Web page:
- Target muscle: Upper Pectoralis Major
- Synergists: Lower Pectoralis Major, Anterior Deltoid, Triceps Brachii
- Dynamic stabilizer: Biceps Brachii (short head only)
- Mechanics: Compound
- Force: Push
- Lie supine (on your back) on a flat bench and plant your feet firmly on the ground.
- Grasp the bar with a wide reverse grip (palms facing you) and unrack the barbell.
- Inhale as you lower the barbell towards your upper abdomen.
- Exhale as you slowly raise the barbell back up to the starting position.
- Repeat for the desired number of repetitions.
- After you’ve finished, return the barbell to the rack.
Comments and tips
- The wide reverse-grip barbell bench press is a fantastic exercise for building both your upper and lower pectoralis major. According to the first video below, presented by Dr Jim Stoppani, Senior Science Editor of Muscle & Fitness magazine, using a reverse grip for the barbell bench press increases activation of the upper pectoralis major more than the incline barbell bench press does. In other words, you do not need to use an inclined bench to emphasize your upper chest; you just have to use a reverse grip. Furthermore, by using a wide grip, as instructed above, you can decrease the involvement of your triceps brachii, thus putting even more emphasis on your upper and lower pectoralis major.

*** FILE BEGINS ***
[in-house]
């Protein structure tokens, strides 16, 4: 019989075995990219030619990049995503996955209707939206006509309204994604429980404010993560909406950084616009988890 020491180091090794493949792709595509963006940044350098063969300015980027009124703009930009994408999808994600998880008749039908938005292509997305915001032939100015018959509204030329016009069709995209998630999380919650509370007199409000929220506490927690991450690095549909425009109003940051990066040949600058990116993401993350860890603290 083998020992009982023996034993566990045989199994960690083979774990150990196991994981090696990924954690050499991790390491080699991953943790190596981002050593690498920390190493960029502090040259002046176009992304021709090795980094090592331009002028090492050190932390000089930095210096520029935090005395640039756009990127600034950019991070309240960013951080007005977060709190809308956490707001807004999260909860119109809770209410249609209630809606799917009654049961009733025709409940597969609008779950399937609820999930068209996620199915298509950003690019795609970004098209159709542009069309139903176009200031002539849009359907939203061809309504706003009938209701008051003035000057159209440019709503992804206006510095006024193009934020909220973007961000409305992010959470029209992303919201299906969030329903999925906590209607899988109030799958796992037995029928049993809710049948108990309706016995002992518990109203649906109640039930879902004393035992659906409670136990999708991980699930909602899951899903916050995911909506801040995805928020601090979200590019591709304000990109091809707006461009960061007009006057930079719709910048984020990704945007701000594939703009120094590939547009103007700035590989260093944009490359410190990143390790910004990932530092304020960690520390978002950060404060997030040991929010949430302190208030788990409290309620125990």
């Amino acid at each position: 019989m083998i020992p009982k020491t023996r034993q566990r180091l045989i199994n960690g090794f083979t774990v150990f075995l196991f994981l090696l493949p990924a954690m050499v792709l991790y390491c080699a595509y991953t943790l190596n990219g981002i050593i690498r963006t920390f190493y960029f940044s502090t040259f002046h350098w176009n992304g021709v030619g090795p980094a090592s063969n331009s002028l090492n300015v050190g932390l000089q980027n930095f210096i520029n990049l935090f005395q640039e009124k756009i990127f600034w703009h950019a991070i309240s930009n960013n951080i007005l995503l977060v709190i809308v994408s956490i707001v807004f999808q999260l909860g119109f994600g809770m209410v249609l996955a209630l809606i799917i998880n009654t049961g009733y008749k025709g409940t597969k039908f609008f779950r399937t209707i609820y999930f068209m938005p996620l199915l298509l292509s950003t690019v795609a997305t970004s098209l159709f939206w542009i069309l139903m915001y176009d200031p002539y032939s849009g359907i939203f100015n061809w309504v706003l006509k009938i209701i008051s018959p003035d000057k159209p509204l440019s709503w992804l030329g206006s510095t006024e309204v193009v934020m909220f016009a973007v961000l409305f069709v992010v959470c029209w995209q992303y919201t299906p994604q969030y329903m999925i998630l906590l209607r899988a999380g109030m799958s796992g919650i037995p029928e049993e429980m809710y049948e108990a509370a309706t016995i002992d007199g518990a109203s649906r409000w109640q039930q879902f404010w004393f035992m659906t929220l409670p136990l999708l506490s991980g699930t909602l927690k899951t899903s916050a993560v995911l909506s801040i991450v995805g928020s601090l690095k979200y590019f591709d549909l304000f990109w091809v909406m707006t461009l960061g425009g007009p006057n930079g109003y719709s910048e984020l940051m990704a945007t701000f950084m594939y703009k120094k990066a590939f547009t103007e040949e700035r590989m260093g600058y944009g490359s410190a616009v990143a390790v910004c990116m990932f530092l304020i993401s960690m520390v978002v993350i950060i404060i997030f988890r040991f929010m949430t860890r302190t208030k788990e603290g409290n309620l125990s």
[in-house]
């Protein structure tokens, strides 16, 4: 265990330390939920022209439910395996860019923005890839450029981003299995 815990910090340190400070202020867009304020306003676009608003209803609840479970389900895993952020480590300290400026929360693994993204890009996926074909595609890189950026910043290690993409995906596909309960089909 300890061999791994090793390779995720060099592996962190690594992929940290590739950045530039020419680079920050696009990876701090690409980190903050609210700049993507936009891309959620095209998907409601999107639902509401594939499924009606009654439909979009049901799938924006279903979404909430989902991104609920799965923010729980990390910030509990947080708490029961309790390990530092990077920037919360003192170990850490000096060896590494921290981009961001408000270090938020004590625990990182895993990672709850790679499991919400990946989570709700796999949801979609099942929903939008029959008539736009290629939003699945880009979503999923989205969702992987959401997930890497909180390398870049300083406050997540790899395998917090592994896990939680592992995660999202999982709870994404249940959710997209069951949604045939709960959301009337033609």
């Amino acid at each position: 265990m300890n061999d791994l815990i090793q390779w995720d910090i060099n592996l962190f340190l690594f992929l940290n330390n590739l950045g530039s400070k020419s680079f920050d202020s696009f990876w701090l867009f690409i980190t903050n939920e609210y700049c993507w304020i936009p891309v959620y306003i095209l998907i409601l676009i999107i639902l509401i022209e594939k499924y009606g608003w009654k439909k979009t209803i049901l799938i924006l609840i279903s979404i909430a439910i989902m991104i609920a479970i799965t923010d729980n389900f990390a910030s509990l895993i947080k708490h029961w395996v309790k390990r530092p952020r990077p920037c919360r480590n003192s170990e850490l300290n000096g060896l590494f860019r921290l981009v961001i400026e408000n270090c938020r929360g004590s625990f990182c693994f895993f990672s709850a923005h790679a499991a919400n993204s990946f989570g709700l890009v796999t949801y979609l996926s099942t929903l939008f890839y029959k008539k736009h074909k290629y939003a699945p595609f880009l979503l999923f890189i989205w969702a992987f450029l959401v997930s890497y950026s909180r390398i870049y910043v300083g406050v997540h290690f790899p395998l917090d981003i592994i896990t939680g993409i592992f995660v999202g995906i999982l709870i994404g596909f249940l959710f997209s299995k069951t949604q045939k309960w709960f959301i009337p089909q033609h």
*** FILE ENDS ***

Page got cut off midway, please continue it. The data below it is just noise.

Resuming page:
- The wide reverse-grip barbell bench press can be awkward, especially when you first start using it. For your safety, start light and have a spotter ready. If you do not have anyone to spot you, use a Smith machine or a power cage with the safety bars set at a safe height. See the second video for an example of using a power cage for safety.
- See also the incline reverse-grip barbell bench press and the incline reverse-grip dumbbell bench press.
Wide reverse-grip barbell bench press videos
In this video, Dr Jim Stoppani explains the effect of the reverse-grip barbell bench press on the upper pectoralis major.
Here’s a video of how to perform the reverse-grip barbell bench press in a power cage, with the safety bars set at a safe height.